Below you will find my graphical representation of what I feel about how we all learn.


The first four years are for preparing the basic systemic neuronal capacities; then comes an extended time for specialized learning.

This period of time is necessary for all the complex modalities of the adult human to become fully developed. It is crucial that there be a concentrated effort in learning how to learn and learning the richness of man’s cultural heritage. We all like to be smart, but learning new things can look to be too hard unless one has a history of successful learning to give the courage to persevere into new challenging spheres. So it is crucial that we try to impart a truly successful accomplishment in learning early on. Children should learn instruments and make music. Children should learn string figures.

There is a disconnect, however, between the educational system and the students. Children have succeeded in slowing down their collective learning, with the quiet collusion of the staff. A child has to feel and understand he or she has grown into a competency that works. Telling them they’ve done it doesn’t work. They must internalize a respect of self for becoming able to show their talents, talents they must expect from themselves.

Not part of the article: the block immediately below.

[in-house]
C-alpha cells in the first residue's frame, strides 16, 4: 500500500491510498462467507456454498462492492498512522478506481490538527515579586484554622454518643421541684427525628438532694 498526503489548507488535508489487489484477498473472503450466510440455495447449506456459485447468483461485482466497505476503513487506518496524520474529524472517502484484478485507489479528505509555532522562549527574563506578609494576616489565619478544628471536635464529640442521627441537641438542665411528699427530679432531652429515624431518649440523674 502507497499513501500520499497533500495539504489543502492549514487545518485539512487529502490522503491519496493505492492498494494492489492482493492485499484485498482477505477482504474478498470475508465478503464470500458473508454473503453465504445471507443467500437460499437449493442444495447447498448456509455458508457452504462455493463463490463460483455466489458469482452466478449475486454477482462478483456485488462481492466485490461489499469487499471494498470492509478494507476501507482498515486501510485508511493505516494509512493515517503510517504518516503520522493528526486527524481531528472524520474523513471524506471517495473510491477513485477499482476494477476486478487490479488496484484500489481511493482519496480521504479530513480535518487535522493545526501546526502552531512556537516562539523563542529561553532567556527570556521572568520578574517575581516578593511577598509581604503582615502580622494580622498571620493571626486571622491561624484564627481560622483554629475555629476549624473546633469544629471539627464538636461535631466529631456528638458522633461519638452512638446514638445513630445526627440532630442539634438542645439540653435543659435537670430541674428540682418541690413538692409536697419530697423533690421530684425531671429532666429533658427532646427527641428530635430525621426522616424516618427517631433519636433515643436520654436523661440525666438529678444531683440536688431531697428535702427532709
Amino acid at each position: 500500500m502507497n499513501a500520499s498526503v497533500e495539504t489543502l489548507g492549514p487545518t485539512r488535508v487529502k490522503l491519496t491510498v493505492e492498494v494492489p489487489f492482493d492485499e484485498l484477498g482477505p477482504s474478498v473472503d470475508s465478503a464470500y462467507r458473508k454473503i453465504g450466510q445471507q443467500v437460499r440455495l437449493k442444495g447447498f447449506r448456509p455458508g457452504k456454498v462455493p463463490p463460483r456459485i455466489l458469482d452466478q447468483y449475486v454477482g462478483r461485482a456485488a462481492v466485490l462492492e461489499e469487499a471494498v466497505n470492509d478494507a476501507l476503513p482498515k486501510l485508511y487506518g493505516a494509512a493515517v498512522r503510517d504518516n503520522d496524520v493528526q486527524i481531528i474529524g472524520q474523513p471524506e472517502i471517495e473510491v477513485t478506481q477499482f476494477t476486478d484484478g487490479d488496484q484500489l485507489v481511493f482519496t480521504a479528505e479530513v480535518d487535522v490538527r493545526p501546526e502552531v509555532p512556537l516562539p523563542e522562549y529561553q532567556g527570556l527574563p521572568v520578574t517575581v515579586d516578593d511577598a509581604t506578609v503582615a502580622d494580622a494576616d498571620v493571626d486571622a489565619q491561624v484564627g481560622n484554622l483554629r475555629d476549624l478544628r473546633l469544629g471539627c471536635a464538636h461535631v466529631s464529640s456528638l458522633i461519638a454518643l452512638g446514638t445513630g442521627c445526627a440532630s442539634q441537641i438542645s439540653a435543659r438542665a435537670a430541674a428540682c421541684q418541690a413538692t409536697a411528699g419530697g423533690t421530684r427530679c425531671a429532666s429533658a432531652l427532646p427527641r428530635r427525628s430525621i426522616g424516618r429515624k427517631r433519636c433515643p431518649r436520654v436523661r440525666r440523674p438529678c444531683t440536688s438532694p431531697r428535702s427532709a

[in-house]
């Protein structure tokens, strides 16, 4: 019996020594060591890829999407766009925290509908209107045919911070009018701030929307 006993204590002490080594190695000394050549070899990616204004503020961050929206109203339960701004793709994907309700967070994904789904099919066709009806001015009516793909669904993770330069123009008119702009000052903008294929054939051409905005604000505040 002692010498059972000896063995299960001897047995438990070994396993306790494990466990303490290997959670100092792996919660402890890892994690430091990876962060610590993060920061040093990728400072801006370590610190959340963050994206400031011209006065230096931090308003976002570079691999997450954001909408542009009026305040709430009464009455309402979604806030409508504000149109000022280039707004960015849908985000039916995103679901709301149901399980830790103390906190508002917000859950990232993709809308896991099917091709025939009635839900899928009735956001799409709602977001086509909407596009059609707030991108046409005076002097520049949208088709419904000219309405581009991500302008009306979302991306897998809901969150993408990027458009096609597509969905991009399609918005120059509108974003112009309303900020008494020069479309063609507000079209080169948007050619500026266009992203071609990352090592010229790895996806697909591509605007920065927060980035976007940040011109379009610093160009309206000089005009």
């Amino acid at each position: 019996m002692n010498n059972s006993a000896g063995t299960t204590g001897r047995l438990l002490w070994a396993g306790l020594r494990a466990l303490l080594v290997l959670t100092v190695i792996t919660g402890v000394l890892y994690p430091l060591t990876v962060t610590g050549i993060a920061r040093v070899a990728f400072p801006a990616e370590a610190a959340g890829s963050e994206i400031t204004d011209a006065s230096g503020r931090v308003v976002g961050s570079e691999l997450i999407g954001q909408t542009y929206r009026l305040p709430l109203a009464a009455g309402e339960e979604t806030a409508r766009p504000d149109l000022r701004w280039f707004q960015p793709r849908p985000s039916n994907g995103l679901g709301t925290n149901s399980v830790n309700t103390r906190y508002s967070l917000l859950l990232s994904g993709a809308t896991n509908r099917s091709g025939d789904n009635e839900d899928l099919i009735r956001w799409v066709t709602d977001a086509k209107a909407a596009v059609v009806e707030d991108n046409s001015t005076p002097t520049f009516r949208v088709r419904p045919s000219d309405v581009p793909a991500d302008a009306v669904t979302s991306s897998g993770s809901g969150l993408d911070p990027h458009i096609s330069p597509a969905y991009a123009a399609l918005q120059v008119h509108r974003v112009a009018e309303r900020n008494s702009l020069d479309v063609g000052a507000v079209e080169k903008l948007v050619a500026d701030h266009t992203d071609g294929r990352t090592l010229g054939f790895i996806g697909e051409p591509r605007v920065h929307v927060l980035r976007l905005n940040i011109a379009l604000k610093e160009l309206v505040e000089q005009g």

Most of this argument is classic recommendation for hard work and effort, but it is my contention that playing music and/or making string figures is an addictive challenge which intrigues enough to call forth concentrated extended effort at success, and that this effort will be rewarded with a self pride that will carry over into other learning situations, and a practiced learning mode can be adopted in the new subject.